When I lived in Toronto, I often went to a yoga studio where they had these great hanging racks for spraying your mat down after class. It was nice to clean it after a sweaty practice (especially hot yoga!) and start off my next class with a fresh mat. Cleaning your mat also restores their soft and sticky texture, which will help you stay in your favourite asana without slipping.
When we moved to our new town, I started going to the great yoga classes at our gym, but they didn’t have anywhere to clean your mat, so I had to make my own system at home. Rather than using expensive store-bought cleaners which contain chemicals, I made a homemade yoga mat cleaner, using natural ingredients. I keep a spray bottle in the front hall, to remind me to clean it on the deck right after class.
Always make sure to check what your yoga mat manufacturer recommends for cleaning your mat. Manduka mats are safe to use essential oils on them because they use closed cell technology, but Lululemon and Jade mats have pores which can absorb the oil and seep out during practice.
For my yoga mat cleaner, I used this mixture:
- 3 parts Filtered Water
- 1 part White Vinegar (or Witch Hazel)
- 10-30 drops Tea Tree Oil (great antibacterial properties)
- 10 drops Peppermint Essential Oil (you can use any kind of essential oil that has antibacterial properties like peppermint, lavender, lemongrass and eucalyptus).
Place all the ingredients in a spray bottle and shake until mixed. Spray down one side of your mat and let it sit for a few minutes.
Wipe down with a damp cloth and repeat with the other side. Let air dry completely before you roll it up.
Deep Clean Your Mat – If it’s been awhile since you cleaned your yoga mat, you may want to give it a deep clean to help make it soft and sticky again. Soak your mat in a bath tub filled with warm water and a cup of white vinegar, for at least 30 minutes. Rub both sides of the mat with a cloth or sponge. Rinse very well with clean water. To dry the mat, lay it on top of a dry towel and tightly roll together. Unroll and let hang to dry out completely (it could take up to 48 hours). It’s important to make sure it is completely dry before you roll it up to prevent mold.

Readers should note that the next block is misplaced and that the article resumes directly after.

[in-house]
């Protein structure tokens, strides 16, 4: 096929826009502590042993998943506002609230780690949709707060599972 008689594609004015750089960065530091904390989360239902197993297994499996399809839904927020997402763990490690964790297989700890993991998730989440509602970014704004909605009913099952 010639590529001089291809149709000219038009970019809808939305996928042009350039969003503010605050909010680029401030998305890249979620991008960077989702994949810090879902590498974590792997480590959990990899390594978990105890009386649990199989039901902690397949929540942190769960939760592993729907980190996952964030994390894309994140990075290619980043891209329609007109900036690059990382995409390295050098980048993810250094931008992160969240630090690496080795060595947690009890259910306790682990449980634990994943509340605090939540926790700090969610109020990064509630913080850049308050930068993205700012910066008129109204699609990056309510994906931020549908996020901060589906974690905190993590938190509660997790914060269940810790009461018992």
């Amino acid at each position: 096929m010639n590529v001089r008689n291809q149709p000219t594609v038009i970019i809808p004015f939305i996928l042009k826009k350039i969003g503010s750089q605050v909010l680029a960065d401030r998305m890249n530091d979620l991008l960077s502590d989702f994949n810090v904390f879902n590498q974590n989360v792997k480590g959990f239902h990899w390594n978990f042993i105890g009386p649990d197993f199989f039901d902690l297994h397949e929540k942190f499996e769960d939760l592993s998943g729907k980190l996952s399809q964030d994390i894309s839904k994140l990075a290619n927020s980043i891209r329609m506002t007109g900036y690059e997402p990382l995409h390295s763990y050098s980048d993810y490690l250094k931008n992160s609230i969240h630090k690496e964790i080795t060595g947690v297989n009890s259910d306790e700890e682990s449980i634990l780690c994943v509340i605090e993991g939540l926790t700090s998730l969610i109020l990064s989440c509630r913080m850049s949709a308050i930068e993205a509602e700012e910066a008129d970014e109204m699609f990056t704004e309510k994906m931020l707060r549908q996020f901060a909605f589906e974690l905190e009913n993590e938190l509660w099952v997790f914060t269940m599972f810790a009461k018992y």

For all you yogis out there, check out my Yoga Bag Tutorial as well. It’s a fun sewing project for the summer!
I have been looking for a homemade cleaner for my yoga mat forever. I even googled it and didn’t come up with much. THANK YOU! This is great!
apartments in mobile says
Nice! I can finally save money making my very own mat cleaner. Thanks!
I love this! I’ve wiped my yoga mat down with a Clorox wipe in the past, but I like this much better. Thanks so much for the idea. Visiting from A Glimpse Inside. I would love for you to visit my cleaning blog.
Heather SettingforFour says
Great tip – so important to keep our yoga mats clean! Pinned!
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Rosie christopher says
I have read your interesting blog related to yoga mats. Thank you so much for post.
Sara Bell says
Great tip! Thank you! I’ve just started to practice some exercises and I bought a yoga mat. I’m absolutely against cleaning with chemical products, so I was searching for a natural and harmless way to clean my yoga mat! I am really grateful for you detailed information! What do you think about lemon juice? Does it have an antibacterial effect and is it appropriate for cleaning a yoga mat? Thank you again! Keep on posting!
Carter | yoga person says
Really Really Great tips! I didn’t know any idea about homemade yoga mat cleaner. This article will help me a lot in future.
Also, You can find best yoga mat review, I think you should see this review before buying your goya mat.
Kelly Loves Yoga says
Your yoga mats definitely look clean. Thanks for all these tips. I have a question though, won’t there be an smell of vinegar on the mat if you soak it for half an hour on the bathtub? Do you use essential oils to remove any unwanted scents on the mat?
Nice………..blog for sharing us
Christina Gomez says
Tried this with the vinegar, tree tea oil, and eucalyptus oil. I let the cleaned yoga mat sit out in the warm, sunny balcony all day (24 hrs) and it still smells of vinegar. Any tips? Or should I switch to witch hazel?